OAK RIDGE, Tenn., Sept. 14, 2015 – A catalyst being developed by researchers at the Department of Energy’s Oak Ridge National Laboratory could overcome one of the key obstacles still preventing automobile engines from running more cleanly and efficiently.
The mixed oxide catalyst could solve the longstanding problem of inhibition, in which nitrogen oxides, carbon monoxide and hydrocarbons effectively clog the catalyst designed to cleanse a vehicle’s exhaust stream. This happens as these three pollutants compete for active surface sites on the catalyst. Now, however, ORNL’s low-cost catalyst composed of copper oxide, cobalt oxide and cerium oxide shows considerable promise when tested in simulated exhaust streams.
“Our catalyst potentially fixes the inhibition problem without precious metals and could help more efficient engines meet upcoming stricter emission regulations,” said Todd Toops of ORNL’s Energy and Transportation Science Division. Toops noted that the unique formulation builds on previous work by colleagues Andrew Binder and Sheng Dai, who varied the composition of the three catalyst components in search of improved oxidation activity under simple conditions.
Researchers also emphasized that the lower exhaust temperatures associated with efficiency gains pose additional challenges because conventional catalysts perform more efficiently at high temperatures. Hydrocarbons – and there are hundreds of species – pose perhaps the biggest challenge.
“As we make engines more efficient, less wasted heat exits the engine into the exhaust system where catalysts clean up the pollutant emissions,” said Jim Parks, a member of the Energy and Transportation Science Division. “The lower temperatures in the exhaust from the more efficient engines are lower than the typical operating range of catalysts, so we need innovations like this catalyst to lower the operating range and control the engine pollutants.”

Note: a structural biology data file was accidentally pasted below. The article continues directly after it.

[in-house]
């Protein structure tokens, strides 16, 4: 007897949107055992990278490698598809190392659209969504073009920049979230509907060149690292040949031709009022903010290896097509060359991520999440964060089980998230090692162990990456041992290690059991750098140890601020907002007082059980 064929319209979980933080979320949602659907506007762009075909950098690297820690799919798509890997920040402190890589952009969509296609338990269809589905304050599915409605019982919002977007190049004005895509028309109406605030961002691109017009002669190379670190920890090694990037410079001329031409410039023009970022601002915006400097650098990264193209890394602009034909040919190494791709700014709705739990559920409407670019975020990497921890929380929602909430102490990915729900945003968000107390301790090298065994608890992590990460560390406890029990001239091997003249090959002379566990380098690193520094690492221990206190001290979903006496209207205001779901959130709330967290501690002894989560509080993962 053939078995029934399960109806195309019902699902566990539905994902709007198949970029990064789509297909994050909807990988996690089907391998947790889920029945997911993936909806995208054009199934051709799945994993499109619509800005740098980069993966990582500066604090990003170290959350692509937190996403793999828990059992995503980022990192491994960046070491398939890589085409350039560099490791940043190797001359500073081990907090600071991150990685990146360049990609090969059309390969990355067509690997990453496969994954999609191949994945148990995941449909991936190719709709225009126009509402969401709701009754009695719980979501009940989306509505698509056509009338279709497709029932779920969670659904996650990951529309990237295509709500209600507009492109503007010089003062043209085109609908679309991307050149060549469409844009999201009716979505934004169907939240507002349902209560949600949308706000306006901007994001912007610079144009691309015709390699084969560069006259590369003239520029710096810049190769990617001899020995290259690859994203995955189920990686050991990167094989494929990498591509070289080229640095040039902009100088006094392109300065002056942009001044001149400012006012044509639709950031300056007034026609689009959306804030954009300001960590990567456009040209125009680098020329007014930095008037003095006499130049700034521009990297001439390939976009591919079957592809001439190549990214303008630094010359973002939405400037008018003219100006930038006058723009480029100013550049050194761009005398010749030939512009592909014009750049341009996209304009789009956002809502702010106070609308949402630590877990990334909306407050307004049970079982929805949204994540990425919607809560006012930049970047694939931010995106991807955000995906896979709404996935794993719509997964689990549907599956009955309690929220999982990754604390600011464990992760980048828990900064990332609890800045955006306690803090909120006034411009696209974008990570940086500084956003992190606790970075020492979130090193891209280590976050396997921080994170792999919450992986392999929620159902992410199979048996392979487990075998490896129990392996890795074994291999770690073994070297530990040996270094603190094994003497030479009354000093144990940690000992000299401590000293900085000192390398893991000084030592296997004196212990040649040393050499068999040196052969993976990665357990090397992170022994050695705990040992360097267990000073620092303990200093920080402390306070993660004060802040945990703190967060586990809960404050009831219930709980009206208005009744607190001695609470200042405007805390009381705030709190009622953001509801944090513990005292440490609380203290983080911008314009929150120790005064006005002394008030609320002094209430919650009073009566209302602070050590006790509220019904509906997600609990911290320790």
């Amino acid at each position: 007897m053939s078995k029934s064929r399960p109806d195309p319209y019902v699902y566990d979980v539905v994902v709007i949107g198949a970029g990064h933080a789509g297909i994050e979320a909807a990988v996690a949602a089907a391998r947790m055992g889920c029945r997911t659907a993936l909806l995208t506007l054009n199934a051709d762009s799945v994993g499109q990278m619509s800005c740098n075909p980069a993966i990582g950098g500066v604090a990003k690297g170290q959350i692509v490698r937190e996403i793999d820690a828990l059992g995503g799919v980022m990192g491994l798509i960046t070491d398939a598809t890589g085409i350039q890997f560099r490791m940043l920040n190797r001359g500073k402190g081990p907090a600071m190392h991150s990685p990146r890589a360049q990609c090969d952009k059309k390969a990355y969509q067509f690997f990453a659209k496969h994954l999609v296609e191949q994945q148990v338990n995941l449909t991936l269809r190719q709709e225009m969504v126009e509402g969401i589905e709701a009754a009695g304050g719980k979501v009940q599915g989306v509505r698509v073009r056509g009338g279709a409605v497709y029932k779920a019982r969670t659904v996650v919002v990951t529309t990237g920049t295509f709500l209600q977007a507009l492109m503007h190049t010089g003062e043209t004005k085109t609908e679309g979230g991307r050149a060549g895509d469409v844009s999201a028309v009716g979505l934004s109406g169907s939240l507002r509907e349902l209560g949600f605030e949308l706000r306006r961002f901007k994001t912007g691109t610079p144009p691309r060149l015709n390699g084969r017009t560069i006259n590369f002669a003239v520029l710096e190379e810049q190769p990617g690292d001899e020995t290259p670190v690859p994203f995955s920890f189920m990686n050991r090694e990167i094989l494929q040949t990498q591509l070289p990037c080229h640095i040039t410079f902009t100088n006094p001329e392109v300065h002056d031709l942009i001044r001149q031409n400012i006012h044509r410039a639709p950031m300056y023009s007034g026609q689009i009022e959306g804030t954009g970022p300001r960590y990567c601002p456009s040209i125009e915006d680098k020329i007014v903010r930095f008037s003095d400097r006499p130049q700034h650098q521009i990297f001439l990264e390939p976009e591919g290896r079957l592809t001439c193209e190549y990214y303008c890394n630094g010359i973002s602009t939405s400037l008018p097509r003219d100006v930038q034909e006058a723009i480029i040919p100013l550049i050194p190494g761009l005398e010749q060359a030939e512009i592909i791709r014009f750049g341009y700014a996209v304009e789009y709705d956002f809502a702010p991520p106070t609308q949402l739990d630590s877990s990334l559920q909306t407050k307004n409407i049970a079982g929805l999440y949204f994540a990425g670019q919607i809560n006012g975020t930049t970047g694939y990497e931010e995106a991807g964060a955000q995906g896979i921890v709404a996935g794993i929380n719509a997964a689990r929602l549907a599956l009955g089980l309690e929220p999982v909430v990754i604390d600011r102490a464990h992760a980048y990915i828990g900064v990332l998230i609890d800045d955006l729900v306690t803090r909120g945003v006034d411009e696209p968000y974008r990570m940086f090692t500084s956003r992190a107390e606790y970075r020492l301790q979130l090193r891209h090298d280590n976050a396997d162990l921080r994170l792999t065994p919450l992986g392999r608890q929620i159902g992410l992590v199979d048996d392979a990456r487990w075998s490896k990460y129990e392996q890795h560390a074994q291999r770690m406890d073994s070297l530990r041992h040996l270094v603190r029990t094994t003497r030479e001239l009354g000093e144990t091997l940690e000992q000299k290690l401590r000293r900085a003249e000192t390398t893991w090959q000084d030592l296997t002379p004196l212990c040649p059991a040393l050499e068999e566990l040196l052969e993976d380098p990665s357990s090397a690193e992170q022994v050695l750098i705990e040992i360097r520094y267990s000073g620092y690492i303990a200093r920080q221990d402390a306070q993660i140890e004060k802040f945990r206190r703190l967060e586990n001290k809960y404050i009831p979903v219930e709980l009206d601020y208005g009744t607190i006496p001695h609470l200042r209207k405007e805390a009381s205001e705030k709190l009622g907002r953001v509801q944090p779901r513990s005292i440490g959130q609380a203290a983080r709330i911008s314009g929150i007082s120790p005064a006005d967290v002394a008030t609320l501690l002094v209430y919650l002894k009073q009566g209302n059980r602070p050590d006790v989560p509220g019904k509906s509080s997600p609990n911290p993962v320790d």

This finding, published in the journal Angewandte Chemie, is encouraging, the authors note, as “vehicles with internal combustion engines will likely remain a dominant fraction of the light-duty fleet in both hybrid and conventional drivetrains.”
Binder, Toops, Parks and Dai performed extensive tests using different ratios of copper oxide, cobalt oxide and ceria to determine the optimum ratio, which was initially evaluated at an atomic ratio of 1:5:5, respectively. Next, researchers will determine scalability of this approach and perform cost-benefit analyses. The paper, titled “Low Temperature CO Oxidation over Ternary Oxide with High Resistance to Hydrocarbon Inhibition,” is available at http://onlinelibrary.wiley.com/doi/10.1002/ange.201506093/abstract.
DOE’s Office of Energy Efficiency and Renewable Energy, Vehicle Technologies Program, funded this research.
UT-Battelle manages ORNL for the DOE's Office of Science. The Office of Science is the single largest supporter of basic research in the physical sciences in the United States, and is working to address some of the most pressing challenges of our time. For more information, please visit http://energy.gov/science/.